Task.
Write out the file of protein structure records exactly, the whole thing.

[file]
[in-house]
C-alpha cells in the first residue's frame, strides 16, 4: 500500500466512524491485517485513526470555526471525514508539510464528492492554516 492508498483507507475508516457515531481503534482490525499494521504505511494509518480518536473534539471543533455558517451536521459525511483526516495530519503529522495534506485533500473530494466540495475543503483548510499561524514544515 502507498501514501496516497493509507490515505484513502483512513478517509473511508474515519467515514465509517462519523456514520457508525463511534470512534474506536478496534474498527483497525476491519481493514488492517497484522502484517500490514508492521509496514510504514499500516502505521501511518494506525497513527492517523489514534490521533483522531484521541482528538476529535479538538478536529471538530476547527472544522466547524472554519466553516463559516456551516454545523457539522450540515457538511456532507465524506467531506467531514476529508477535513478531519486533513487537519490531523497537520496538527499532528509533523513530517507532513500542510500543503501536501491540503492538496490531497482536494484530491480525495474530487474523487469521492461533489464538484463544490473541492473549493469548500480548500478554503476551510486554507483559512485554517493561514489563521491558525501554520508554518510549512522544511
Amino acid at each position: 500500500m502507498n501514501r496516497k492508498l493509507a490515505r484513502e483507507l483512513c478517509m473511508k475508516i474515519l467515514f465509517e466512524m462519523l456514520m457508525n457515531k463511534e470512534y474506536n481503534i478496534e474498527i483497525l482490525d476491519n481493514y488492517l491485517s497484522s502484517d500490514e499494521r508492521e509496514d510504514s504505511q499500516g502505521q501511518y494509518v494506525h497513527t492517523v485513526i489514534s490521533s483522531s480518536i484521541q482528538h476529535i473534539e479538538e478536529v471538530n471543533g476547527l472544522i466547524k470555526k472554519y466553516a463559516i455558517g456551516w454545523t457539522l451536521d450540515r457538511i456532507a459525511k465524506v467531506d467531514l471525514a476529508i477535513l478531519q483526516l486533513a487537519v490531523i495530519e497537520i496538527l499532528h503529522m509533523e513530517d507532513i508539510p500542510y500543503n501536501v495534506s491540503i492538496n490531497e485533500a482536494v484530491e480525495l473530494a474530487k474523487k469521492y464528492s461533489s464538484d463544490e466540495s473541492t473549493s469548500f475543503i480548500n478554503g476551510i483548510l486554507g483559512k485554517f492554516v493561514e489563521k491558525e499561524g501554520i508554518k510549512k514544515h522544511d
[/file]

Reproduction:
[in-house]
C-alpha cells in the first residue's frame, strides 16, 4: 500500500466512524491485517485513526470555526471525514508539510464528492492554516 492508498483507507475508516457515531481503534482490525499494521504505511494509518480518536473534539471543533455558517451536521459525511483526516495530519503529522495534506485533500473530494466540495475543503483548510499561524514544515 502507498501514501496516497493509507490515505484513502483512513478517509473511508474515519467515514465509517462519523456514520457508525463511534470512534474506536478496534474498527483497525476491519481493514488492517497484522502484517500490514508492521509496514510504514499500516502505521501511518494506525497513527492517523489514534490521533483522531484521541482528538476529535479538538478536529471538530476547527472544522466547524472554519466553516463559516456551516454545523457539522450540515457538511456532507465524506467531506467531514476529508477535513478531519486533513487537519490531523497537520496538527499532528509533523513530517507532513500542510500543503501536501491540503492538496490531497482536494484530491480525495474530487474523487469521492461533489464538484463544490473541492473549493469548500480548500478554503476551510486554507483559512485554517493561514489563521491558525501554520508554518510549512522544511
Amino acid at each position: 500500500m502507498n501514501r496516497k492508498l493509507a490515505r484513502e483507507l483512513c478517509m473511508k475508516i474515519l467515514f465509517e466512524m462519523l456514520m457508525n457515531k463511534e470512534y474506536n481503534i478496534e474498527i483497525l482490525d476491519n481493514y488492517l491485517s497484522s502484517d500490514e499494521r508492521e509496514d510504514s504505511q499500516g502505521q501511518y494509518v494506525h497513527t492517523v485513526i489514534s490521533s483522531s480518536i484521541q482528538h476529535i473534539e479538538e478536529v471538530n471543533g476547527l472544522i466547524k470555526k472554519y466553516a463559516i455558517g456551516w454545523t457539522l451536521d450540515r457538511i456532507a459525511k465524506v467531506d467531514l471525514a476529508i477535513l478531519q483526516l486533513a487537519v490531523i495530519e497537520i496538527l499532528h503529522m509533523e513530517d507532513i508539510p500542510y500543503n501536501v495534506s491540503i492538496n490531497e485533500a482536494v484530491e480525495l473530494a474530487k474523487k469521492y464528492s461533489s464538484d463544490e466540495s473541492t473549493s469548500f475543503i480548500n478554503g476551510i483548510l486554507g483559512k485554517f492554516v493561514e489563521k491558525e499561524g501554520i508554518k510549512k514544515h522544511d